Gone with the Wind
Since its original publication in 1936, Gone With the Wind—winner of the Pulitzer Prize and one of the bestselling novels of all time—has been heralded by readers everywhere as The Great American Novel.
Nominated as one of America’s best-loved novels by PBS’s The Great American Read.
This is the tale of Scarlett O’Hara, the spoiled, manipulative daughter of a wealthy plantation owner, who arrives at young womanhood just in time to see the Civil War forever change her way of life. A sweeping story of tangled passion and courage, in the pages of Gone With the Wind, Margaret Mitchell brings to life the unforgettable characters that have captivated readers for decades.
Widely considered an American classic, and often remembered for its epic film version, Gone With the Wind explores the depth of human passions with an intensity as bold as its setting in the red hills of Georgia. A superb piece of storytelling, it vividly depicts the drama of the Civil War and Reconstruction.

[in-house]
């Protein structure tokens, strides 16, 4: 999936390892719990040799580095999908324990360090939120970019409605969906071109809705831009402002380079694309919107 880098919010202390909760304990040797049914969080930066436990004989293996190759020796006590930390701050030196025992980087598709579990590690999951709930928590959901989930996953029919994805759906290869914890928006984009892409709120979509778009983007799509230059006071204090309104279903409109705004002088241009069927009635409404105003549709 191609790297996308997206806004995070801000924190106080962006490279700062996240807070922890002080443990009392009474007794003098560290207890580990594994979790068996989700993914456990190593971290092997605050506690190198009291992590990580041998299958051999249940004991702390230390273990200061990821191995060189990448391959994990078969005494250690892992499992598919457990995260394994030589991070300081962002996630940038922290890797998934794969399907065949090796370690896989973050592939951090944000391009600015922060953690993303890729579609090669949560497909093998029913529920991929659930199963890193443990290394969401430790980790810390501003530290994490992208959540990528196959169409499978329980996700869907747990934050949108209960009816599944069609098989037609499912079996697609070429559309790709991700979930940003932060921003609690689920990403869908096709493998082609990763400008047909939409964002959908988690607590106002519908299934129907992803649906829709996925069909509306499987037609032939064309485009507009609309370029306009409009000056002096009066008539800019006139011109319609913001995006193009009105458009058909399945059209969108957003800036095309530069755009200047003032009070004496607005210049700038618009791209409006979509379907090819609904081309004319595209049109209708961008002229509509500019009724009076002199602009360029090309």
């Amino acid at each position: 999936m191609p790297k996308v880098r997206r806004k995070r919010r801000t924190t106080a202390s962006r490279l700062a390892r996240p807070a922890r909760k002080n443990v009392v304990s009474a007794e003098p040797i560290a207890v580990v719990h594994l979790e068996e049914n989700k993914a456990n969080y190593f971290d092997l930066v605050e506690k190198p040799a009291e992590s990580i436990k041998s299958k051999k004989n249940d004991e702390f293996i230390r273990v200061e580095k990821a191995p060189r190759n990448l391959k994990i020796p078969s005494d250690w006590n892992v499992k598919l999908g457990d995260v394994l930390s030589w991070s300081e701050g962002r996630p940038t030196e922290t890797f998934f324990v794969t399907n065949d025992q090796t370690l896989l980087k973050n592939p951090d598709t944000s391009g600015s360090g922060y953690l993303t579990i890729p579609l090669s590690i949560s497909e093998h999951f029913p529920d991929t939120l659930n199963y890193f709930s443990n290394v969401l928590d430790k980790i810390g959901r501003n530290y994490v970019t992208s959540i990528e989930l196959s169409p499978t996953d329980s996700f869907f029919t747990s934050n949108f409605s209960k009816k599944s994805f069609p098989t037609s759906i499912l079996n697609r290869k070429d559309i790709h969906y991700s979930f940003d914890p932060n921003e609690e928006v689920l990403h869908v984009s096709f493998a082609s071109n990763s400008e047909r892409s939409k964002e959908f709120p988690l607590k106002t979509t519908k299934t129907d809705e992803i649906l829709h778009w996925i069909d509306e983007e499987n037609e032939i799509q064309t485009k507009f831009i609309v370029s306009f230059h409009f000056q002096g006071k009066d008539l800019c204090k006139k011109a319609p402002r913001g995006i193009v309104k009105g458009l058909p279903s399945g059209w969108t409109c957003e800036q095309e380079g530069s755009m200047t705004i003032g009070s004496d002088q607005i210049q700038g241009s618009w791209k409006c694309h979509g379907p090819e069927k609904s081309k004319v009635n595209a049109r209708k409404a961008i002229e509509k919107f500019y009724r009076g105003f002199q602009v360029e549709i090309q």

About the Author
Born and raised in Atlanta, Georgia, Margaret Mitchell (1900–1949) was an American author and journalist. As a former newspaper reporter, she began Gone with the Wind in 1926. Only two people—the author and her husband—saw the manuscript before it reached the publisher. Gone with the Wind was awarded the National Book Award in 1936 and the Pulitzer Prize in 1937, and is one of the most bestselling novels of all time.
Praise for Gone with the Wind
“Beyond a doubt one of the most remarkable first novels produced by an American writer. It is also one of the best.”—The New York Times
“The best novel to have ever come out of the South...it is unsurpassed in the whole of American writing.”—The Washington Post
“Fascinating and unforgettable! A remarkable book, a spectacular book, a book that will not be forgotten!”—Chicago Tribune